Thanks for your response! I hadn’t thought about the fact that they can’t tell what it feels like (I mean, duh, in retrospect, but I hadn’t thought of that, so I really appreciate your input).
 

Lisabet

Spectator
Joined
Jun 2, 2024
Also, they will probably ask you questions about your general skating level and such.

Just because let's say, Sasha Trusova and I have the exact same size feet, does not mean that we are going to have the exact same boots. (Sasha is the example here because she's known for doing quads, which are going to be much, much harder on boots than singles or doubles.
Thanks, Minz. If I can ask a few follow-up questions: from what I have been reading, it seems that there are two intertwined, though not identical factors related to suggested boot stiffness ratings, which are skill level (so, how hard one is on the boot with jumps etc.) and a skater’s weight (which I assume affects wear and tear on the boot just from supporting the weight). As a result, for two skaters of equal skill but different weights, the heavier skater might need a higher stiffness boot than the lighter one, and for two skaters of the same weight but different skill level, the one at the higher skill level might need a stiffer boot than the one at a lower level. I’m sure it’s hard to generalize, but are those principles correct? Also, does height play a role? I ask these questions because as a skater with lower-skill level, but shall we say, non-adolescent weight or height (140 lbs, 5’4, in my case), I’m finding it challenging to balance the weight-skill factors to think about an appropriate boot stiffness for me. For example, Jackson seems to take both the weight and skill level into account in their publicly-available information, but their weight categories max out at 115 pounds. Am I thinking about this in the proper way?
 

Minz

It's not over till it's over
Medalist
Joined
Nov 13, 2020
Country
United-States
Thanks, Minz. If I can ask a few follow-up questions: from what I have been reading, it seems that there are two intertwined, though not identical factors related to suggested boot stiffness ratings, which are skill level (so, how hard one is on the boot with jumps etc.) and a skater’s weight (which I assume affects wear and tear on the boot just from supporting the weight). As a result, for two skaters of equal skill but different weights, the heavier skater might need a higher stiffness boot than the lighter one, and for two skaters of the same weight but different skill level, the one at the higher skill level might need a stiffer boot than the one at a lower level. I’m sure it’s hard to generalize, but are those principles correct? Also, does height play a role? I ask these questions because as a skater with lower-skill level, but shall we say, non-adolescent weight or height (140 lbs, 5’4, in my case), I’m finding it challenging to balance the weight-skill factors to think about an appropriate boot stiffness for me. For example, Jackson seems to take both the weight and skill level into account in their publicly-available information, but their weight categories max out at 115 pounds. Am I thinking about this in the proper way?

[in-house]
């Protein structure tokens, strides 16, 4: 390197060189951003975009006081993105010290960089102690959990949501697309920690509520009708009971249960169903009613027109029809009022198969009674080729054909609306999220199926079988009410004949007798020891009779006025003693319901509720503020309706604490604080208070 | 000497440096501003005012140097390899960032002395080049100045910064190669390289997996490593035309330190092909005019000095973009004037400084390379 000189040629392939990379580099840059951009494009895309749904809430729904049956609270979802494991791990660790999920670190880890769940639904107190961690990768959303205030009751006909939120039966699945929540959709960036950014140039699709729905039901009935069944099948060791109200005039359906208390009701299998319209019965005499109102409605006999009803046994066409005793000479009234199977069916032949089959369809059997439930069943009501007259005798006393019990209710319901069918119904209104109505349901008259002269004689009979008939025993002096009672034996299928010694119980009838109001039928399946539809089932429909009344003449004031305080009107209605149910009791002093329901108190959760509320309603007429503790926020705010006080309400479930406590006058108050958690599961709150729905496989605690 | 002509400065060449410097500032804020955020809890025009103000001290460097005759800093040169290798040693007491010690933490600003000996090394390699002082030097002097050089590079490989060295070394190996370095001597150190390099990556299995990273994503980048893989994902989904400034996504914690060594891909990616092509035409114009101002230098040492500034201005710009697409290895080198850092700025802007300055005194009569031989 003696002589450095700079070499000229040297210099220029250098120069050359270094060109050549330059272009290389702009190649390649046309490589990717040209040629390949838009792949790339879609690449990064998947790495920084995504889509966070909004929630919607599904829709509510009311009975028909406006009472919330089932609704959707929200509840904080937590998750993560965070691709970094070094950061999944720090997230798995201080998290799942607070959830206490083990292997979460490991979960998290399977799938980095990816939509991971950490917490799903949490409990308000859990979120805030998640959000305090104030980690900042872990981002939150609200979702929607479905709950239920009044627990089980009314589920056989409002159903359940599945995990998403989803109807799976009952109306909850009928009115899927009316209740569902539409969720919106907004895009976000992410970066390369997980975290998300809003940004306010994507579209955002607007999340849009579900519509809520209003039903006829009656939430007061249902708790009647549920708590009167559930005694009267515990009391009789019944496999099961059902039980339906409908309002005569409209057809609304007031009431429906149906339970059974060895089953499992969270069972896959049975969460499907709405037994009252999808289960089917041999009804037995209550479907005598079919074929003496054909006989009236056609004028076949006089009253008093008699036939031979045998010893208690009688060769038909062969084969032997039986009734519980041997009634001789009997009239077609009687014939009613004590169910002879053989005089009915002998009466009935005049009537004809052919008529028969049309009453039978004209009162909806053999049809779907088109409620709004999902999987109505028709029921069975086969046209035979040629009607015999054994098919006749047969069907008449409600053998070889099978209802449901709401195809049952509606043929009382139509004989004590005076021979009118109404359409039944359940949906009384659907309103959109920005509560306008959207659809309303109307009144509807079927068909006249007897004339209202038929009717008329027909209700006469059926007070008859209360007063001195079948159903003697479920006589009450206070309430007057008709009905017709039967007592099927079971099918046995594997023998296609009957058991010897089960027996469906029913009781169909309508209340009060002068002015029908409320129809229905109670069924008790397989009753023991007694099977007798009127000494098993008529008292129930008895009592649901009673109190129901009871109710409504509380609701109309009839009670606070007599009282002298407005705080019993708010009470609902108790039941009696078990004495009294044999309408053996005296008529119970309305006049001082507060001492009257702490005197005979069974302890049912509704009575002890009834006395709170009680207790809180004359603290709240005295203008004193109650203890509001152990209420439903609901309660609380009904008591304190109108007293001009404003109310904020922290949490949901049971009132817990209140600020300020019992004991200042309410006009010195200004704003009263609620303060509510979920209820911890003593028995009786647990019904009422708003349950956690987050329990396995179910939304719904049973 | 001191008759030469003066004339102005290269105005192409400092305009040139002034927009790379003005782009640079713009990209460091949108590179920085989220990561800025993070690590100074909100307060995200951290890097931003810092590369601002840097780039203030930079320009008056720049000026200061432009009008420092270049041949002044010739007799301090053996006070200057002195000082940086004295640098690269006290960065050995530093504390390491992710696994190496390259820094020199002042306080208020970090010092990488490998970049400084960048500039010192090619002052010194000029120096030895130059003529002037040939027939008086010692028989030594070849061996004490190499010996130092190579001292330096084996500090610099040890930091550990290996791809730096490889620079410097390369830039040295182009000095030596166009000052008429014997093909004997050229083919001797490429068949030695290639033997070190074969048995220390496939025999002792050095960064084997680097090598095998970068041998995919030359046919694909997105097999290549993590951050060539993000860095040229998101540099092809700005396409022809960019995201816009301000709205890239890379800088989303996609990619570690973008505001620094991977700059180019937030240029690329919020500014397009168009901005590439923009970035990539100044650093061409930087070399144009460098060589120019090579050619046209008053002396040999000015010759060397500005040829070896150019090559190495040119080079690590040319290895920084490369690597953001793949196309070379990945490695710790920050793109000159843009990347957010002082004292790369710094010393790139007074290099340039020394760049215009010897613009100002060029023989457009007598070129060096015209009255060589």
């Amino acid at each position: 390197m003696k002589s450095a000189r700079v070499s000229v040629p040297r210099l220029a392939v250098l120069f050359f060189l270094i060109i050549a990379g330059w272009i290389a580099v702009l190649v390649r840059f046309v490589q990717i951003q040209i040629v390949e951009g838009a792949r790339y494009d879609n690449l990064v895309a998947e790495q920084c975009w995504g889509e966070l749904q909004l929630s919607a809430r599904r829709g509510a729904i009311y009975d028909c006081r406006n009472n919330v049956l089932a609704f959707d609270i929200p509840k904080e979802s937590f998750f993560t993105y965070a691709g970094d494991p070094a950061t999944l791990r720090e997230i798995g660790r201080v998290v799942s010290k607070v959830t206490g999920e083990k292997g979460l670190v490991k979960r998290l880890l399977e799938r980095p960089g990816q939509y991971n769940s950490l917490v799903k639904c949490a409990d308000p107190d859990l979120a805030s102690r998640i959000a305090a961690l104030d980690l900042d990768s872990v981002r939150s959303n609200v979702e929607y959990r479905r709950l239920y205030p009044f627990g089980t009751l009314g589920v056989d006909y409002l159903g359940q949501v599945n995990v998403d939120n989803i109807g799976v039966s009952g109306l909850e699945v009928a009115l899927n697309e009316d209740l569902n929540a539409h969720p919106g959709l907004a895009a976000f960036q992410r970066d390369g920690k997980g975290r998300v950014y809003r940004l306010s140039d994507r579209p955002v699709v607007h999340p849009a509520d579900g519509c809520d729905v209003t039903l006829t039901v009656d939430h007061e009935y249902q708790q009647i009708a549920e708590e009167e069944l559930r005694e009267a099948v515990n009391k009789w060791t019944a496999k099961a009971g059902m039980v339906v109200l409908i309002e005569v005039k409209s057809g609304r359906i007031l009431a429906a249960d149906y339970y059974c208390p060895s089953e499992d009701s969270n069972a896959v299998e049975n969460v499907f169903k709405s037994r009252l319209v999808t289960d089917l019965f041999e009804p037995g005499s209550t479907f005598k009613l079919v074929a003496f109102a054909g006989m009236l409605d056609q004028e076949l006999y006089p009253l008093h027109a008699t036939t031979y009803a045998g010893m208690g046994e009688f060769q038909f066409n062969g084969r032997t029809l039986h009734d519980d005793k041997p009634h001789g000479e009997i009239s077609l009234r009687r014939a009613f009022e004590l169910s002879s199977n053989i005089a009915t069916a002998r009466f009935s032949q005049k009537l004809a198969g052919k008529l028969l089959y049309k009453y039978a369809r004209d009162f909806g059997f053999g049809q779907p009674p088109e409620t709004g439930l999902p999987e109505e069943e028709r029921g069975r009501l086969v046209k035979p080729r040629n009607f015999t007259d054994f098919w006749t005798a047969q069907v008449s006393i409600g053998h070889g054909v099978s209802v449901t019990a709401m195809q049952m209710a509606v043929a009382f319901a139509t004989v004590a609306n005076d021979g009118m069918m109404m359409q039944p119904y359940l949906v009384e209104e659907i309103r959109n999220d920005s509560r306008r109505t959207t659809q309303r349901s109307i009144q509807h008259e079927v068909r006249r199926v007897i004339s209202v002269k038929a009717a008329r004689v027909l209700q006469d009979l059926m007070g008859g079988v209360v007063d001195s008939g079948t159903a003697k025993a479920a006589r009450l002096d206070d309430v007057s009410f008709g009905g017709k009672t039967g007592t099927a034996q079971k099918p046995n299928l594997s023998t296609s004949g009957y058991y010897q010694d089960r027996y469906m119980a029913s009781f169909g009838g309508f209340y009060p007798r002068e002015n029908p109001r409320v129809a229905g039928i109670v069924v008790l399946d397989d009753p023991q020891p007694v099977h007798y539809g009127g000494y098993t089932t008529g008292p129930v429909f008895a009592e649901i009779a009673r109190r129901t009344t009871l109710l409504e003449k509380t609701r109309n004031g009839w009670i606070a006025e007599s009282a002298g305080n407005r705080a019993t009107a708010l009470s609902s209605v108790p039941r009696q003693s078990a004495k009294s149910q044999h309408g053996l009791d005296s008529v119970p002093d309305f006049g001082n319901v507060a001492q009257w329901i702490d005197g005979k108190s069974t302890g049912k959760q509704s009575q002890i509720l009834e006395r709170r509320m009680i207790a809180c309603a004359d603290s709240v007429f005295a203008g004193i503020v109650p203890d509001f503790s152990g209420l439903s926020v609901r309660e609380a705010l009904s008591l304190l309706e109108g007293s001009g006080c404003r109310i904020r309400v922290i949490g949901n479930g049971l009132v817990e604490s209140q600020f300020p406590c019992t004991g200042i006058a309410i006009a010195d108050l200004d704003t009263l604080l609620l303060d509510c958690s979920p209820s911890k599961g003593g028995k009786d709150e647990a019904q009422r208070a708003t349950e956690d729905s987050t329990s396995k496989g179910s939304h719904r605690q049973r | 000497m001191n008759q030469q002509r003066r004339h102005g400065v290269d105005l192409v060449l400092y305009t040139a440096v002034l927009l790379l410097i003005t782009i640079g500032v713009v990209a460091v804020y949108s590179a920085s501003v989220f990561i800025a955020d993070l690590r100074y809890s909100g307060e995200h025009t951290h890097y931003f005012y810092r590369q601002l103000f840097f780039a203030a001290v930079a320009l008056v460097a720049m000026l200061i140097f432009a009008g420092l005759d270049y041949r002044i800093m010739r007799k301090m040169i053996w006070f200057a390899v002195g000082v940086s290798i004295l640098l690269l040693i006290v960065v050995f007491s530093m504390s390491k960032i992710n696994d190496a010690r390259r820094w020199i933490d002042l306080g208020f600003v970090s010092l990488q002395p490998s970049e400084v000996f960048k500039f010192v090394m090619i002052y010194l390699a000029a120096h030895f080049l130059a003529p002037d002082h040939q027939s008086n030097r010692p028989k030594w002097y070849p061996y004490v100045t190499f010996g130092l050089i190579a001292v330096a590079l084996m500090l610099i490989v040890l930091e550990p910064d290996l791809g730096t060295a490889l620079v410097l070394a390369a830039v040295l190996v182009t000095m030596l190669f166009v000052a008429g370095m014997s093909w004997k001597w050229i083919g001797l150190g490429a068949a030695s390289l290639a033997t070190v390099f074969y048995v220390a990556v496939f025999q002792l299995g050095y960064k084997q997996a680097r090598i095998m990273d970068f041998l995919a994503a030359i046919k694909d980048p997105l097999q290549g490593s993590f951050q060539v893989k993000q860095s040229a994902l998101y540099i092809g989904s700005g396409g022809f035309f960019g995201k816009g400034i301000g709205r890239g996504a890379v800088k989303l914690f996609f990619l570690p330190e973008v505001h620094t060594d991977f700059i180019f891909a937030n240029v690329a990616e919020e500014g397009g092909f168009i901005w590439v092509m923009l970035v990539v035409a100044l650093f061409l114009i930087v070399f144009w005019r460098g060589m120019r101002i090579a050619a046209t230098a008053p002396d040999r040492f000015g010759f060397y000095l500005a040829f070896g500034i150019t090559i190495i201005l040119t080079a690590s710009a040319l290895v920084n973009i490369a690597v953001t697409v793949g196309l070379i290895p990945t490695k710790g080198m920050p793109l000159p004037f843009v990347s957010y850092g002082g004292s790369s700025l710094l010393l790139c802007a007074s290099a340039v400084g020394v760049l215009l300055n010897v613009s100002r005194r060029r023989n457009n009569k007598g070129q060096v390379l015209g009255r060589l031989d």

No problem! That's what we're here for :)

And yes, you do have the correct general idea; however, keep in mind that it's definitely not an exact science and is really all dependent on the person. A good fitter should be able to help you with some of this, as well as some of us here on the forum.
 

Lisabet

Spectator
Joined
Jun 2, 2024
Hello again, I’m struggling to find fitters with significant stock in the Pittsburgh area, but I’d like to able to try on a range of brands and sizes, as my feet are not particularly standard (really wide in toes, bunions, narrow heel; Egyptian shape — I assume Risports and Jackson are good places to start?). Anyone have suggestions for good fitters in Cleveland, D.C., or other nearby cities? Chicago(land) is also workable, as I get out there fairly frequently. I figure I may need to do some semi- or full-custom boots, but if so, I want to be sure to discuss possibilities and have my feet measured by a really reputable fitter. Thanks!
 

Ic3Rabbit

Former Elite, now Pro. ⛸️
Record Breaker
Joined
Jan 9, 2017
Country
Olympics
Hello again, I’m struggling to find fitters with significant stock in the Pittsburgh area, but I’d like to able to try on a range of brands and sizes, as my feet are not particularly standard (really wide in toes, bunions, narrow heel; Egyptian shape — I assume Risports and Jackson are good places to start?). Anyone have suggestions for good fitters in Cleveland, D.C., or other nearby cities? Chicago(land) is also workable, as I get out there fairly frequently. I figure I may need to do some semi- or full-custom boots, but if so, I want to be sure to discuss possibilities and have my feet measured by a really reputable fitter. Thanks!
Inbox me. I know of fitters you could try in several of those places.